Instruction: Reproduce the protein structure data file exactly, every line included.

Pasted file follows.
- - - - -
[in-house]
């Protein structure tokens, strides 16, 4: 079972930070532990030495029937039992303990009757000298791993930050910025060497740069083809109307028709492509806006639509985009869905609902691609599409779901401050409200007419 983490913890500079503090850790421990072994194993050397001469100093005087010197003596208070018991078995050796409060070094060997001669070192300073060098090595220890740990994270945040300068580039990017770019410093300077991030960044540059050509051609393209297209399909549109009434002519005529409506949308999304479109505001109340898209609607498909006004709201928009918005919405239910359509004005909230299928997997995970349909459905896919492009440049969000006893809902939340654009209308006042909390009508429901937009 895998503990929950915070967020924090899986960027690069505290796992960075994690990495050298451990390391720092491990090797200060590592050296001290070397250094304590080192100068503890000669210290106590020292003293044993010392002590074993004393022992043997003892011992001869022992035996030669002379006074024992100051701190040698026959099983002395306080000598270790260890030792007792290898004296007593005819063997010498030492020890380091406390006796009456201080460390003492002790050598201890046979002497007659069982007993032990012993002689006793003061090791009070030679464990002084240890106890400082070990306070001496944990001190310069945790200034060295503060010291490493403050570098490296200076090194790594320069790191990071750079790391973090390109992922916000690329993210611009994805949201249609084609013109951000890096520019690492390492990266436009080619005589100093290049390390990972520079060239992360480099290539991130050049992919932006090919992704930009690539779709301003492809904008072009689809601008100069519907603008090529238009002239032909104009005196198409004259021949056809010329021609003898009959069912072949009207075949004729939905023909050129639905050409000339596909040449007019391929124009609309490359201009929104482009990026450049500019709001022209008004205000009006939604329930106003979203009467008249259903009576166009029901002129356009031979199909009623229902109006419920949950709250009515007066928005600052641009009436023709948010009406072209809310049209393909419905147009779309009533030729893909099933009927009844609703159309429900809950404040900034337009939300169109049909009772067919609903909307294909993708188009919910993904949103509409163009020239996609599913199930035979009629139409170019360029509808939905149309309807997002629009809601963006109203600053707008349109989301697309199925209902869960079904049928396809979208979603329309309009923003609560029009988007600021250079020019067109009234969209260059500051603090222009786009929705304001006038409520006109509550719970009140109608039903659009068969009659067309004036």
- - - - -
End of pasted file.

[in-house]
């Protein structure tokens, strides 16, 4: 079972930070532990030495029937039992303990009757000298791993930050910025060497740069083809109307028709492509806006639509985009869905609902691609599409779901401050409200007419 983490913890500079503090850790421990072994194993050397001469100093005087010197003596208070018991078995050796409060070094060997001669070192300073060098090595220890740990994270945040300068580039990017770019410093300077991030960044540059050509051609393209297209399909549109009434002519005529409506949308999304479109505001109340898209609607498909006004709201928009918005919405239910359509004005909230299928997997995970349909459905896919492009440049969000006893809902939340654009209308006042909390009508429901937009 895998503990929950915070967020924090899986960027690069505290796992960075994690990495050298451990390391720092491990090797200060590592050296001290070397250094304590080192100068503890000669210290106590020292003293044993010392002590074993004393022992043997003892011992001869022992035996030669002379006074024992100051701190040698026959099983002395306080000598270790260890030792007792290898004296007593005819063997010498030492020890380091406390006796009456201080460390003492002790050598201890046979002497007659069982007993032990012993002689006793003061090791009070030679464990002084240890106890400082070990306070001496944990001190310069945790200034060295503060010291490493403050570098490296200076090194790594320069790191990071750079790391973090390109992922916000690329993210611009994805949201249609084609013109951000890096520019690492390492990266436009080619005589100093290049390390990972520079060239992360480099290539991130050049992919932006090919992704930009690539779709301003492809904008072009689809601008100069519907603008090529238009002239032909104009005196198409004259021949056809010329021609003898009959069912072949009207075949004729939905023909050129639905050409000339596909040449007019391929124009609309490359201009929104482009990026450049500019709001022209008004205000009006939604329930106003979203009467008249259903009576166009029901002129356009031979199909009623229902109006419920949950709250009515007066928005600052641009009436023709948010009406072209809310049209393909419905147009779309009533030729893909099933009927009844609703159309429900809950404040900034337009939300169109049909009772067919609903909307294909993708188009919910993904949103509409163009020239996609599913199930035979009629139409170019360029509808939905149309309807997002629009809601963006109203600053707008349109989301697309199925209902869960079904049928396809979208979603329309309009923003609560029009988007600021250079020019067109009234969209260059500051603090222009786009929705304001006038409520006109509550719970009140109608039903659009068969009659067309004036």